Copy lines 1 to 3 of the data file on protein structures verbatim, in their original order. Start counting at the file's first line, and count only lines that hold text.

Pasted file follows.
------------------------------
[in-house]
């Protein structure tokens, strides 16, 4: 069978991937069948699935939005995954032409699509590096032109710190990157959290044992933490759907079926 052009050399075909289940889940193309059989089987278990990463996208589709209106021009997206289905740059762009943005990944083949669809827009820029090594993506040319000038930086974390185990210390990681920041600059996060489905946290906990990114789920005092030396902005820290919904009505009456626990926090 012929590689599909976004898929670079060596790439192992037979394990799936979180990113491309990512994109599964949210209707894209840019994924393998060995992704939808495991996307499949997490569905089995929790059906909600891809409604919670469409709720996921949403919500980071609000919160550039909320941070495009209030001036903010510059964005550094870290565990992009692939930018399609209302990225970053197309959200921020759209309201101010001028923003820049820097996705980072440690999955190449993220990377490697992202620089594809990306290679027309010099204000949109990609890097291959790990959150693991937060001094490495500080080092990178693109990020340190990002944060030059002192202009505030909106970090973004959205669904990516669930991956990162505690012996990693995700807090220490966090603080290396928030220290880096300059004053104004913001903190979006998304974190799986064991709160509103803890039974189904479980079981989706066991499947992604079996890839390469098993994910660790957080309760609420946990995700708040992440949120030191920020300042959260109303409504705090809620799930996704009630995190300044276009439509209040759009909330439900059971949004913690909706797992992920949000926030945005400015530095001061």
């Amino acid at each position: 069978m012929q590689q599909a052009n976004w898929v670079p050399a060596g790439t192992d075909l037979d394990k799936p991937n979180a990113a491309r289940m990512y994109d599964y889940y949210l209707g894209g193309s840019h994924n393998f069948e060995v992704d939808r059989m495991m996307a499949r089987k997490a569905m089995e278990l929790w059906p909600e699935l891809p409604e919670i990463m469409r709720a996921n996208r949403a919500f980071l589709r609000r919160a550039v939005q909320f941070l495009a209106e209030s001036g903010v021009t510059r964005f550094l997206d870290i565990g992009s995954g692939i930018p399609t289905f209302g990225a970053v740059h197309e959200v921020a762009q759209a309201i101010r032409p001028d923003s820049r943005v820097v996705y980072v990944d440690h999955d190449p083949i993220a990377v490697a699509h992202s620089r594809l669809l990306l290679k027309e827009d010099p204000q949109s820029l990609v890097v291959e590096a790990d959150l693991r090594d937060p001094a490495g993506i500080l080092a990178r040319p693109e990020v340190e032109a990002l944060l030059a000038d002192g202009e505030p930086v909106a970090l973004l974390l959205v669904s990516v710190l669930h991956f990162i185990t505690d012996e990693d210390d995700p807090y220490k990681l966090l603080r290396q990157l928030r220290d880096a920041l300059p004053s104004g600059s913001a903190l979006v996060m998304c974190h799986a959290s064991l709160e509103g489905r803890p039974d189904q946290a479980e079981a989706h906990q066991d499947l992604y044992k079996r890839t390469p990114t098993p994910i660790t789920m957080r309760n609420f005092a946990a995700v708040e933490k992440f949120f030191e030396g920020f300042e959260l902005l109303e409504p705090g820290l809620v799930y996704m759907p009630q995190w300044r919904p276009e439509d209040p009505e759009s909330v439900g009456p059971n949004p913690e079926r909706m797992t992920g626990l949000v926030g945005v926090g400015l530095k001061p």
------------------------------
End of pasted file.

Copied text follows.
[in-house]
């Protein structure tokens, strides 16, 4: 069978991937069948699935939005995954032409699509590096032109710190990157959290044992933490759907079926 052009050399075909289940889940193309059989089987278990990463996208589709209106021009997206289905740059762009943005990944083949669809827009820029090594993506040319000038930086974390185990210390990681920041600059996060489905946290906990990114789920005092030396902005820290919904009505009456626990926090 012929590689599909976004898929670079060596790439192992037979394990799936979180990113491309990512994109599964949210209707894209840019994924393998060995992704939808495991996307499949997490569905089995929790059906909600891809409604919670469409709720996921949403919500980071609000919160550039909320941070495009209030001036903010510059964005550094870290565990992009692939930018399609209302990225970053197309959200921020759209309201101010001028923003820049820097996705980072440690999955190449993220990377490697992202620089594809990306290679027309010099204000949109990609890097291959790990959150693991937060001094490495500080080092990178693109990020340190990002944060030059002192202009505030909106970090973004959205669904990516669930991956990162505690012996990693995700807090220490966090603080290396928030220290880096300059004053104004913001903190979006998304974190799986064991709160509103803890039974189904479980079981989706066991499947992604079996890839390469098993994910660790957080309760609420946990995700708040992440949120030191920020300042959260109303409504705090809620799930996704009630995190300044276009439509209040759009909330439900059971949004913690909706797992992920949000926030945005400015530095001061």
């Amino acid at each position: 069978m012929q590689q599909a052009n976004w898929v670079p050399a060596g790439t192992d075909l037979d394990k799936p991937n979180a990113a491309r289940m990512y994109d599964y889940y949210l209707g894209g193309s840019h994924n393998f069948e060995v992704d939808r059989m495991m996307a499949r089987k997490a569905m089995e278990l929790w059906p909600e699935l891809p409604e919670i990463m469409r709720a996921n996208r949403a919500f980071l589709r609000r919160a550039v939005q909320f941070l495009a209106e209030s001036g903010v021009t510059r964005f550094l997206d870290i565990g992009s995954g692939i930018p399609t289905f209302g990225a970053v740059h197309e959200v921020a762009q759209a309201i101010r032409p001028d923003s820049r943005v820097v996705y980072v990944d440690h999955d190449p083949i993220a990377v490697a699509h992202s620089r594809l669809l990306l290679k027309e827009d010099p204000q949109s820029l990609v890097v291959e590096a790990d959150l693991r090594d937060p001094a490495g993506i500080l080092a990178r040319p693109e990020v340190e032109a990002l944060l030059a000038d002192g202009e505030p930086v909106a970090l973004l974390l959205v669904s990516v710190l669930h991956f990162i185990t505690d012996e990693d210390d995700p807090y220490k990681l966090l603080r290396q990157l928030r220290d880096a920041l300059p004053s104004g600059s913001a903190l979006v996060m998304c974190h799986a959290s064991l709160e509103g489905r803890p039974d189904q946290a479980e079981a989706h906990q066991d499947l992604y044992k079996r890839t390469p990114t098993p994910i660790t789920m957080r309760n609420f005092a946990a995700v708040e933490k992440f949120f030191e030396g920020f300042e959260l902005l109303e409504p705090g820290l809620v799930y996704m759907p009630q995190w300044r919904p276009e439509d209040p009505e759009s909330v439900g009456p059971n949004p913690e079926r909706m797992t992920g626990l949000v926030g945005v926090g400015l530095k001061p």